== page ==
One thing he did—he told the truth.  Even when it was not pleasant to hear.  


“You brood of vipers!  Who warned you to flee from the wrath to come?  Bear fruits worthy of repentance…”

Translated:  You bunch of snakes!  Judgement day is coming and you are in deep doo doo!  Not very flattering, but people knew he was right.  

Another thing he did—he didn’t let them rest on their laurels.  They could not bank of good looks, their education or bank accounts.  They could not trust their church attendance or good lineage.  

“‘Do not being to say to yourselves, ‘We have Abraham as our ancestor.’”

They had one hope for a good relationship with God.  One hope alone.  Repentance.  And not just the type of repentance where they could say, “sorry,”  “my bad.”  No.  They needed to have a soul deep, bonafide repentance that meant a complete change of heart, a total life style change.  

“Bear fruit worthy of repentance…even now the ax is lying at the root of the trees; every tree therefore that does not bear good fruit is cut down and thrown into the fire.”

No Facebook, Twitter, or any social network.  No cable news network or omnipresent reporters.  But people were hungry for honesty, integrity and truth.  And they knew they were in trouble.  They felt it in their bones that they were not right with God.


A tell tale verse is verse 15, “the people were filled with expectation…”

God was on the move.  People sensed it.  They didn’t want to miss out.  

Today is similar.  Our culture is ripe for cults and false prophets who promise answers and help and understand of the end times.  But there is only one source for truth.  John had that truth.  Today we have that truth through Jesus and God’s Word.  Don’t be duped.  Don’t let yourselves be fooled.  Be Jesus focused and Christ centered.  Don’t fall for end time hysteria and phony hype.  Jesus will come again.  But we have work to do in the mean time.  So, don’t be negligent or passive.  Put your faith into practice!  John’s advice is to be generous and kind, have integrity and purpose in your living.  


What, then, should we do?

John tells the crowds to give gifts.  That fits in with the spirit of Christmas! Have two coats? Give one away.  Have food? Don’t hog it.  Share it!  The third Advent candle is the candle of joy.  There is joy in giving good gifts.  There is joy in not giving in to fear, and in doing the next right thing. Focus on being God pleasing and caring for others.  John’s recommended gifts go past the consumerism and capitalism of our normal giving.  And he continues to give counsel and guidance on life style choices as well.

Be kind.  Be generous.  Be fair.  Be honest.  Be good.  Do good.  Don’t just talk the talk.  Walk the walk.  Let your faith be genuine and soul deep.  Live your faith out loud.  

How has your faith in Christ Jesus changed you?  How has it shaped your values?  Has Jesus changed your priorities?  Has your faith changed how you spend money?  Are you generous and kind to the poor?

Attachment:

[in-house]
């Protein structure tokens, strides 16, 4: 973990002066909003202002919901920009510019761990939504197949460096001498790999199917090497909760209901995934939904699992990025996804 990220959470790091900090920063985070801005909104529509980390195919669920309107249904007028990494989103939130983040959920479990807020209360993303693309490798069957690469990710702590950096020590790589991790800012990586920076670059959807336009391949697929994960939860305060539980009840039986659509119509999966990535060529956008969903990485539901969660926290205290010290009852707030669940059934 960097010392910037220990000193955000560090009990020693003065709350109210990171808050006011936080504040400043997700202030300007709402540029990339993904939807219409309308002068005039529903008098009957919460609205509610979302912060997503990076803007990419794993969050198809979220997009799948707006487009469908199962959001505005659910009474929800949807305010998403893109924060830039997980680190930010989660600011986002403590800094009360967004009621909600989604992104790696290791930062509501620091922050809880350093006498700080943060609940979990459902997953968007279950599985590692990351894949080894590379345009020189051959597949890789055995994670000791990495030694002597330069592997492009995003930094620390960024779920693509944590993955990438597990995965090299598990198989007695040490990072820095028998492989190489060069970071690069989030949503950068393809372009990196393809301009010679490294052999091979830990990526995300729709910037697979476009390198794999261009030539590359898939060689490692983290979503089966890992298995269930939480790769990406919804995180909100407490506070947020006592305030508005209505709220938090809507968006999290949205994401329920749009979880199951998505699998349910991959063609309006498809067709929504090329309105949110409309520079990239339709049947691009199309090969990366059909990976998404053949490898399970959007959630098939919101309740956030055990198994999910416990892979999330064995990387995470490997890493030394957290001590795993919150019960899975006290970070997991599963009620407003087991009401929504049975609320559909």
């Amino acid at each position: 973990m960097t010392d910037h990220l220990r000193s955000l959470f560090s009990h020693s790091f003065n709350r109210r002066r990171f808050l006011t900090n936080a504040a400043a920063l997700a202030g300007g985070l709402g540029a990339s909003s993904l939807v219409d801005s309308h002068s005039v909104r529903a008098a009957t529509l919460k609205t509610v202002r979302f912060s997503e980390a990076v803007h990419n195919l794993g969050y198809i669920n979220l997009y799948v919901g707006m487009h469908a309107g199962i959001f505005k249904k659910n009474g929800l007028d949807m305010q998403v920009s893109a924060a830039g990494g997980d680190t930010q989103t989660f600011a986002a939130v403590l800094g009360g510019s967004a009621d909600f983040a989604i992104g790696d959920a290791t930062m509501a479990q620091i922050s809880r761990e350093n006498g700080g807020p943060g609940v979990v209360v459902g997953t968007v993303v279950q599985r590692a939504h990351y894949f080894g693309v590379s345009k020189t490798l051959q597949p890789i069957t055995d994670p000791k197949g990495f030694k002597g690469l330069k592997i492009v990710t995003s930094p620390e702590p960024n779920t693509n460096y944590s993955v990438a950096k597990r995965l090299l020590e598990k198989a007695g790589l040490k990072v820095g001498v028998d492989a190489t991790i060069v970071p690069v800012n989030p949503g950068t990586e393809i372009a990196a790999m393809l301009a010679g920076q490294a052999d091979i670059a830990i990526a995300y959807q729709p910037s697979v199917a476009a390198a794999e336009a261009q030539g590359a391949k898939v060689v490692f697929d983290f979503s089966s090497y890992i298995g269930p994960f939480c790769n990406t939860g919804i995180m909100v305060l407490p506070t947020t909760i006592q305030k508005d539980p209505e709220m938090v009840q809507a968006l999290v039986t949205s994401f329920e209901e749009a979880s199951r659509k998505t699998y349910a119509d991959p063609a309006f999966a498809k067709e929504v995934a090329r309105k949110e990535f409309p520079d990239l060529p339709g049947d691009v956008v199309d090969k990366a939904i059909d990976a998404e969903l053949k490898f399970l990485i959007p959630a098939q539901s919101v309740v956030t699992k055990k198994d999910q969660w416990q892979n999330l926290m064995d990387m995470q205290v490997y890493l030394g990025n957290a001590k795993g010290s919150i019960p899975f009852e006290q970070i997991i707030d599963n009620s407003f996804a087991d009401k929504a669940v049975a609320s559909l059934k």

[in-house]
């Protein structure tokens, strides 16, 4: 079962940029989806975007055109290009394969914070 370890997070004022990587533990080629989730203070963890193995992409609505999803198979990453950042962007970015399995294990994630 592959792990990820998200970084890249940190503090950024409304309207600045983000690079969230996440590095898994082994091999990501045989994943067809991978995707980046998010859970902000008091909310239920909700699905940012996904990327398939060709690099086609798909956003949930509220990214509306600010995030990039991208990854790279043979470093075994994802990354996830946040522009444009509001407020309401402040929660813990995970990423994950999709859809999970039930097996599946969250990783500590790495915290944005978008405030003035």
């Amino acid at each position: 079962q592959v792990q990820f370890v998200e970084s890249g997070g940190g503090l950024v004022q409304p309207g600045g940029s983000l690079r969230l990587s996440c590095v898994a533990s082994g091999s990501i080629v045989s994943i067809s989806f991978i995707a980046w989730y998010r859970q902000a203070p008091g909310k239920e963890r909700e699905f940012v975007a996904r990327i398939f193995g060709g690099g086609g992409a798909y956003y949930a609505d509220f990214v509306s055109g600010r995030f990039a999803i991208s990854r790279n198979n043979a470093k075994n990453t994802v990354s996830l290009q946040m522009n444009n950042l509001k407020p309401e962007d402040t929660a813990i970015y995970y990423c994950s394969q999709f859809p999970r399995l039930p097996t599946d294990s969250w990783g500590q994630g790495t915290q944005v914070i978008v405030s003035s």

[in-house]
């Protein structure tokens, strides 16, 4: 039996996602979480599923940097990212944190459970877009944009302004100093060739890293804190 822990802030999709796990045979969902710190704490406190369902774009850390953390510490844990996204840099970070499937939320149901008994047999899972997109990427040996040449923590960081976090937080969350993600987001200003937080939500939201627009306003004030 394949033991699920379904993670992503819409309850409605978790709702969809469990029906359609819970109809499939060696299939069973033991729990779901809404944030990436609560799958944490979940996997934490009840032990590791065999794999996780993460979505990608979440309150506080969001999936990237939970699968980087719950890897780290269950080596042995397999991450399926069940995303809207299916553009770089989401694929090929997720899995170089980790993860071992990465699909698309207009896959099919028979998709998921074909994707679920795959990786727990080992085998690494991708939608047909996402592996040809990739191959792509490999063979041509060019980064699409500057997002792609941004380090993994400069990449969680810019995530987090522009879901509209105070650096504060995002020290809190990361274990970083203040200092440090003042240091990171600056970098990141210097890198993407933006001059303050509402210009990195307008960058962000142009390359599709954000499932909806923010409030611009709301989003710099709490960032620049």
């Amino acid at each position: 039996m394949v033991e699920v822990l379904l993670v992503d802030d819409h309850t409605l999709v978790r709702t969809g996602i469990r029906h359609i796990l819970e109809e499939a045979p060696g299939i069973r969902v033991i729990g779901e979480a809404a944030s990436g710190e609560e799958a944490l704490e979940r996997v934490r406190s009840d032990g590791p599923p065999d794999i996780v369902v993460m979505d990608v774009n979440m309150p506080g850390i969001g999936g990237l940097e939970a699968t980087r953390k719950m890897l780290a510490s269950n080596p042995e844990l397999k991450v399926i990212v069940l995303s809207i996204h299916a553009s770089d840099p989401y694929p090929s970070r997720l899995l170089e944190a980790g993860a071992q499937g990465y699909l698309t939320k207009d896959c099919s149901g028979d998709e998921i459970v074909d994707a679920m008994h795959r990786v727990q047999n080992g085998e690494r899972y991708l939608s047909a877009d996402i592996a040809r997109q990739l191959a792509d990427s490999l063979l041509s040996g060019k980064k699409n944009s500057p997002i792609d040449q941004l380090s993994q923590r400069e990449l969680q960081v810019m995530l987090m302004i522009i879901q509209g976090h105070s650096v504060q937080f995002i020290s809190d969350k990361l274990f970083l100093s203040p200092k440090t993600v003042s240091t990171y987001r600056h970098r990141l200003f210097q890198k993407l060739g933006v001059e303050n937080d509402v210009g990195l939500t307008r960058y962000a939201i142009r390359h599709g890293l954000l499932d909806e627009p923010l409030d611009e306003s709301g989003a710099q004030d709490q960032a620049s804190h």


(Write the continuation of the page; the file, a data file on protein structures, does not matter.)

If we listen to God through our readings today, we, too, must ask “What should we do?”  We don’t want to be chaff burned in fire.  We want our faith to be more than skin deep.

God give us faith like that.  In Jesus’ name.  Amen.

Peace Child

November 28, 2021

Jeremiah 33:14-16 & Luke 21:25-36

Jeremiah 33:14 God says, behold (take note, pay attention) the days are coming says the Lord.

God is pointing to a future time when the promise made long ago will be fulfilled.  The promise is specifically to houses of Israel and Judah.  The promise of a Savior.  The promise of Messiah.  Yet, it is important for us to know that this promise made to the children of Israel was that they would bring Messiah into the world for the sake of the world.  Chosen to be the vehicle of deliverance.  Jesus comes into our world as a Jew.  For the sake of the world He comes as human, one of us.  

Jeremiah 33:15 In those days and at that time I will cause a righteous Branch to spring up for David, and he shall execute justice and righteousness in the land.

There are times when we cannot imagine the promises actually being fulfilled.  In church we talk about the Second Coming of Jesus.  But out in the every day life of the world such a thought is far from us.  It isn’t real.  At least it doesn’t strike us as real.  

But the Old Testament prophesies also must have felt unreal too.  Until it really happened.  Jesus came into our world fulfilling all those old prophesies.  

Jesus is called the righteous branch, and the picture is that of a branch coming out of a stump—the stump of a tree that had been cut down.  Yet, despite Israel and Judah’s unfaithfulness, despite their having been taken into captivity and being diminished…yet Jesus, the Promised Messiah, the seed foretold back in Genesis, comes into our world.  All in fulfillment of God’s long standing promise.  

God keeps God’s promises.  Always.  He comes to “execute justice and righteousness in the land.”  He comes to finally set the record straight.  Bad guys cannot escape.  Long awaited deliverance does happen.  What is amazing is we are still in waiting mode.  Jesus’ first coming was to share our humanity.  His first coming was to bear our sin and brokenness from the point of His baptism all the way to the cross, through the empty tomb.  Through Him we are made holy and righteous.